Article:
SAN FRANCISCO — Hospital misdiagnoses lead to as many as 40,500 patients dying annually. A panel of pioneering health entrepreneurs share how they are tackling this problem and discuss some of the challenges in building a health startup.
“For us and other hardware-based digital health companies, there are great signs,” said Erik Douglas, a founder of CellScope. “People are interested in using these sorts of devices and willing to engage with technology in different ways.”
Cellscope makes a smartphone attachment “otoscope” that can snap images of middle ears. Using the CellScope, parents can capture photos of their children’s’ ear and transmit it to a doctor for remote diagnosis and treatment (and they can still bring their young ones in for a visit if necessary).
Ear infections are one of the most common reasons why kids go see doctors, and CellScope can help parents reduce the number of these expensive and time-consuming visits.
Making health care more accessible and diagnosis possible, outside of doctor’s offices, is one of the key themes of digital health.
Neurotrack one the health prize at this year’s SXSW. The company offers a computer-based cognitive test that can detect an impairment on the hippocampus, the first structure in the brain to be impacted by Alzheimer’s. The program evaluates patients’ eye movement — and the time spent looking at familiar and new images
“Alzheimers is a very complicated disease, and researchers and physicians are having really tough time making any kind of progress,” CEO Elli Kaplan said. “We though maybe we are approaching this wrong and could find different ways to diagnose disease.”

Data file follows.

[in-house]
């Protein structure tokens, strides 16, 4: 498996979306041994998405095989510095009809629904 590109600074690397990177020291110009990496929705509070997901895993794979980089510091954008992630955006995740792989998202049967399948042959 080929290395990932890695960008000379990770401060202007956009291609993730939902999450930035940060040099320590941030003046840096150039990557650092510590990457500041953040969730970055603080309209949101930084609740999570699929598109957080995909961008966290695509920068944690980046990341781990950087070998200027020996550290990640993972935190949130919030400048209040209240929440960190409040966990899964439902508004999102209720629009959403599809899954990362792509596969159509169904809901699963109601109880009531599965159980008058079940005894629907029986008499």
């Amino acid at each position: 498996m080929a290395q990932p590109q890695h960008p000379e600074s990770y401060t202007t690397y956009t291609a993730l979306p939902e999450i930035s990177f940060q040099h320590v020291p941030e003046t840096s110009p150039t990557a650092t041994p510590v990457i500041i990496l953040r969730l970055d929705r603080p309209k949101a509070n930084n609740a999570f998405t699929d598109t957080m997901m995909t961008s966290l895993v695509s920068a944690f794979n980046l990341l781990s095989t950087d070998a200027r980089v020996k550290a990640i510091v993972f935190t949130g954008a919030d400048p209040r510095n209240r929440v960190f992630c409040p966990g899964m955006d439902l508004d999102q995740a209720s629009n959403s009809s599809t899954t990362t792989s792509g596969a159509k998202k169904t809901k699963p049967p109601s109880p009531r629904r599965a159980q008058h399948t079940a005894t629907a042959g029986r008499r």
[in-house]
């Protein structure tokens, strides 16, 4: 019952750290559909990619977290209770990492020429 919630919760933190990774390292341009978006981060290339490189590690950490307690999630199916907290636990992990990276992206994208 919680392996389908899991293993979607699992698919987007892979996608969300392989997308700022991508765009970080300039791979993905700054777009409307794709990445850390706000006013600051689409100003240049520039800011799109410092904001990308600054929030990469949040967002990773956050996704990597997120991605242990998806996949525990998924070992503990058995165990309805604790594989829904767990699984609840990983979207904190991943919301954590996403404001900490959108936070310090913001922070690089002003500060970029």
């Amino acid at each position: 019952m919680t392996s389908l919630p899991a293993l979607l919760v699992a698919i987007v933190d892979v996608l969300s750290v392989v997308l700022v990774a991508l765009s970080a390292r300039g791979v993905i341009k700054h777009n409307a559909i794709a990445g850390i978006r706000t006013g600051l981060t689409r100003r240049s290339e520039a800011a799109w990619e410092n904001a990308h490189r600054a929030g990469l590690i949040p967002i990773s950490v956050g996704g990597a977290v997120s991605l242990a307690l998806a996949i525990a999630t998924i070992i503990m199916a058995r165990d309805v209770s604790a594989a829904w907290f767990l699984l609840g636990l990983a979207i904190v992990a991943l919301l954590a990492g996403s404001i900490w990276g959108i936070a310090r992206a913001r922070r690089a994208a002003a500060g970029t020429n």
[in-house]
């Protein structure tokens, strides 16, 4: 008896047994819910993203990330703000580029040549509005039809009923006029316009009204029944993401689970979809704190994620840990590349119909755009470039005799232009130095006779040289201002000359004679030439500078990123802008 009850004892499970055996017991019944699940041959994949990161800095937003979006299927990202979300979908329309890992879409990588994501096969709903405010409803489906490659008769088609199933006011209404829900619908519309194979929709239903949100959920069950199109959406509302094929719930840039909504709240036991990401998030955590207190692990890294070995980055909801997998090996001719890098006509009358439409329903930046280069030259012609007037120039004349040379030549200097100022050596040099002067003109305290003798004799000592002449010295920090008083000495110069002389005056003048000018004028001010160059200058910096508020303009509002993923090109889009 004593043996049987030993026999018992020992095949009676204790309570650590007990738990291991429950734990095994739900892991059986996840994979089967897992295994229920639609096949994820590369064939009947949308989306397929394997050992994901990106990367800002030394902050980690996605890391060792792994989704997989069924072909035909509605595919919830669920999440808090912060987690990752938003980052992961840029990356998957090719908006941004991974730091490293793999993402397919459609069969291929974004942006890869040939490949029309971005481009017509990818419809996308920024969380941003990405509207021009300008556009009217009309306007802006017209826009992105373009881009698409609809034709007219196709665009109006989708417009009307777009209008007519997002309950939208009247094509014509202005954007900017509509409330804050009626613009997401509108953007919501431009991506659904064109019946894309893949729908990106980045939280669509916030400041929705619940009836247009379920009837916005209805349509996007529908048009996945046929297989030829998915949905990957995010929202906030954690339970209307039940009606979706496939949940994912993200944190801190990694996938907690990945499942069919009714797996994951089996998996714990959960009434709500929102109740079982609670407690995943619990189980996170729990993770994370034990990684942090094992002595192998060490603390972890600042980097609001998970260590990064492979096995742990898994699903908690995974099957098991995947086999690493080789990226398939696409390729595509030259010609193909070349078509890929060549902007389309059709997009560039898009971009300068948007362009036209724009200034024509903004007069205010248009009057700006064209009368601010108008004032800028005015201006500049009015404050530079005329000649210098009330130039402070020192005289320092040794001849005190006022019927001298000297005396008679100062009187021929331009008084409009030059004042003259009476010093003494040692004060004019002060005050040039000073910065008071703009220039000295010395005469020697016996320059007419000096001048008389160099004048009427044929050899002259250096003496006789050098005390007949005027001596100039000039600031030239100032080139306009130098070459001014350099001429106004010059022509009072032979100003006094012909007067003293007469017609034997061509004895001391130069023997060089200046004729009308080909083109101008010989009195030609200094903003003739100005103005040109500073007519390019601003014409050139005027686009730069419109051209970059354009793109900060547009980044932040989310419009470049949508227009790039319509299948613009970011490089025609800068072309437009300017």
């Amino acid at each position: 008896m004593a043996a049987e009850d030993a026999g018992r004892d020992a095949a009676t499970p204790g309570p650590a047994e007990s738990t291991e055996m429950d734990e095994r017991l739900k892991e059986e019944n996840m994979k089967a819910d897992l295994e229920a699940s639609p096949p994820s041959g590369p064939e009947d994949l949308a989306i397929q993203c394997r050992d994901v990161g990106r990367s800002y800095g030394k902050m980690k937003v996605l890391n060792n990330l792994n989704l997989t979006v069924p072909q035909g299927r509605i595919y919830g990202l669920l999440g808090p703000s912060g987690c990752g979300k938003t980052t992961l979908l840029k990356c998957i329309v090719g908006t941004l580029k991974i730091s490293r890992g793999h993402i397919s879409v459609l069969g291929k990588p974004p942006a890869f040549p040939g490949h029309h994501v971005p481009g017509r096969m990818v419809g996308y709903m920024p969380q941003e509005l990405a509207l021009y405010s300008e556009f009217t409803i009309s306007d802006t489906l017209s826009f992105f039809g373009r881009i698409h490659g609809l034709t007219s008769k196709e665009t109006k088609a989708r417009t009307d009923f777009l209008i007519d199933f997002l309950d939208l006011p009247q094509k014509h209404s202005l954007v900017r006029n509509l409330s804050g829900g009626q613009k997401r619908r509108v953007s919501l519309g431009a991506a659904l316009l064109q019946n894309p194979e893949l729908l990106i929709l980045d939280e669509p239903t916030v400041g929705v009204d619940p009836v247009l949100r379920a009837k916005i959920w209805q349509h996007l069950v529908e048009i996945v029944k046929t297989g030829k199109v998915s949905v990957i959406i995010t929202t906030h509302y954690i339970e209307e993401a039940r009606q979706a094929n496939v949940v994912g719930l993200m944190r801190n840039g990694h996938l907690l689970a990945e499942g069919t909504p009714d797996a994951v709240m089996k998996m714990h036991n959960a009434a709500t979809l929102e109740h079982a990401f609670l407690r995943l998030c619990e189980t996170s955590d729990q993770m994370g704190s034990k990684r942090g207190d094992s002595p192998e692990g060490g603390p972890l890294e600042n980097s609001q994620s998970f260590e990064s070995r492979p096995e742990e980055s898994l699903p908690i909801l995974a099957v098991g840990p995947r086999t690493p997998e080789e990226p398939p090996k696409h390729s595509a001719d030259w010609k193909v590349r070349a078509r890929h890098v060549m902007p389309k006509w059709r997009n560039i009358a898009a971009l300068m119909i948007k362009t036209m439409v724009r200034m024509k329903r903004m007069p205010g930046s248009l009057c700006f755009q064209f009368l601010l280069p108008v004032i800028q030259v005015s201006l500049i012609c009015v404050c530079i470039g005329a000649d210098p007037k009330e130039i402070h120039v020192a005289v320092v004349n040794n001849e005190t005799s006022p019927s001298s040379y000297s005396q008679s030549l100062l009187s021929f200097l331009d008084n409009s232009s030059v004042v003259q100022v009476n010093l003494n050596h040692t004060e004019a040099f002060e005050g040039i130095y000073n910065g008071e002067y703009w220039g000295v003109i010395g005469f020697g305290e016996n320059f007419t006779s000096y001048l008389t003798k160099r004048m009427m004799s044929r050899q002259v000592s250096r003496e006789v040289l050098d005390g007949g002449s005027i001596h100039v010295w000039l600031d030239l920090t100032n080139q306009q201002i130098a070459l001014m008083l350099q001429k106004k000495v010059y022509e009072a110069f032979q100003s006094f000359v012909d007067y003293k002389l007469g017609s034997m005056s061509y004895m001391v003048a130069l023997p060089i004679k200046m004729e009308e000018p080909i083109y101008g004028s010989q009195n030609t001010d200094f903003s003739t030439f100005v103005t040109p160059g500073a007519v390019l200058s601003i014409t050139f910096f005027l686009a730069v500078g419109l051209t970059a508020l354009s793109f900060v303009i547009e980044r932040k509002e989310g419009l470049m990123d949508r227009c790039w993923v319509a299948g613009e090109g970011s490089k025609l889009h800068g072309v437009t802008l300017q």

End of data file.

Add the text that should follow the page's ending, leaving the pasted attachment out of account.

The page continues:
Neurotrack participated in healthcare startup incubator Rock Health. The program is now in its fifth class and has attracted a lot of attention from technology and life sciences investors. Founder Halle Tecco said digital health funding grew by more than 50 percent in 2012, and now venture capitalists are getting more comfortable and excited about investing in digital health companies.
“A tremendous amount of money is flowing into digital health right now, but there is still a gap between startups and the venture world,” Tecco said. “There are not a lot of angels or support between the beginning stages and the point where VCs get interested.”
Tecco outline some of the major challenges facing health care startups — validating need for the product, long and “arduous” institutional sales cycles, a confusing regulatory environment, and recruiting talent with health care expertise and technical skills.
There is also a gap between the health-tech world and the academic/science world. One of the panelists was Dr. Katherine Pollard of the Gladstone Institutes. Dr. Pollard has spent most of her career doing genetic research.
“There is so much data sitting in laboratories and no-one is doing anything with it,” she said. “As scientists, we want our data and ideas to be translated and don’t know how to do it. Entrepreneurs may have the business expertise to translate these ideas.”
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